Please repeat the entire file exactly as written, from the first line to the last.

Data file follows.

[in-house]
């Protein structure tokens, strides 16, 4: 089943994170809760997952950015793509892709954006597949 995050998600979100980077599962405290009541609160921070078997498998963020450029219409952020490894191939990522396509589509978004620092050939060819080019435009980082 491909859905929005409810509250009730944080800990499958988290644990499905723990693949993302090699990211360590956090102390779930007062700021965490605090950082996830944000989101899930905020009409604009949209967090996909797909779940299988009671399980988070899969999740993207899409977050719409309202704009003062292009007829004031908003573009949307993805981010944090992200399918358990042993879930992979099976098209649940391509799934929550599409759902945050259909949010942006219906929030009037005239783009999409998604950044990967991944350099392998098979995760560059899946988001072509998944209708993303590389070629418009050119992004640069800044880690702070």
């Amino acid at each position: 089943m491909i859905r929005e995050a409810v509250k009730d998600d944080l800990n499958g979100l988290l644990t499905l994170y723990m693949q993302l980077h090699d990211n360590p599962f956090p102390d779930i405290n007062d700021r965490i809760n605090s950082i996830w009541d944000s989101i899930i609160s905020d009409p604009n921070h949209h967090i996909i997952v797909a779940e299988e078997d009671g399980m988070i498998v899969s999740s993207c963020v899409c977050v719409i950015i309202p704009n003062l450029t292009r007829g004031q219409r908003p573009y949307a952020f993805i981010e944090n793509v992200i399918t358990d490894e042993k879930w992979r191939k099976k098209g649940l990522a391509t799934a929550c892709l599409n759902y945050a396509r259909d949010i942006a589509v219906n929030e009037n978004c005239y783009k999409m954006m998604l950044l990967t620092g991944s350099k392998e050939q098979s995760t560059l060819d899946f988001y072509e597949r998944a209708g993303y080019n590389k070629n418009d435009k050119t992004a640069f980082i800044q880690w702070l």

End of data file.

[in-house]
């Protein structure tokens, strides 16, 4: 089943994170809760997952950015793509892709954006597949 995050998600979100980077599962405290009541609160921070078997498998963020450029219409952020490894191939990522396509589509978004620092050939060819080019435009980082 491909859905929005409810509250009730944080800990499958988290644990499905723990693949993302090699990211360590956090102390779930007062700021965490605090950082996830944000989101899930905020009409604009949209967090996909797909779940299988009671399980988070899969999740993207899409977050719409309202704009003062292009007829004031908003573009949307993805981010944090992200399918358990042993879930992979099976098209649940391509799934929550599409759902945050259909949010942006219906929030009037005239783009999409998604950044990967991944350099392998098979995760560059899946988001072509998944209708993303590389070629418009050119992004640069800044880690702070």
């Amino acid at each position: 089943m491909i859905r929005e995050a409810v509250k009730d998600d944080l800990n499958g979100l988290l644990t499905l994170y723990m693949q993302l980077h090699d990211n360590p599962f956090p102390d779930i405290n007062d700021r965490i809760n605090s950082i996830w009541d944000s989101i899930i609160s905020d009409p604009n921070h949209h967090i996909i997952v797909a779940e299988e078997d009671g399980m988070i498998v899969s999740s993207c963020v899409c977050v719409i950015i309202p704009n003062l450029t292009r007829g004031q219409r908003p573009y949307a952020f993805i981010e944090n793509v992200i399918t358990d490894e042993k879930w992979r191939k099976k098209g649940l990522a391509t799934a929550c892709l599409n759902y945050a396509r259909d949010i942006a589509v219906n929030e009037n978004c005239y783009k999409m954006m998604l950044l990967t620092g991944s350099k392998e050939q098979s995760t560059l060819d899946f988001y072509e597949r998944a209708g993303y080019n590389k070629n418009d435009k050119t992004a640069f980082i800044q880690w702070l």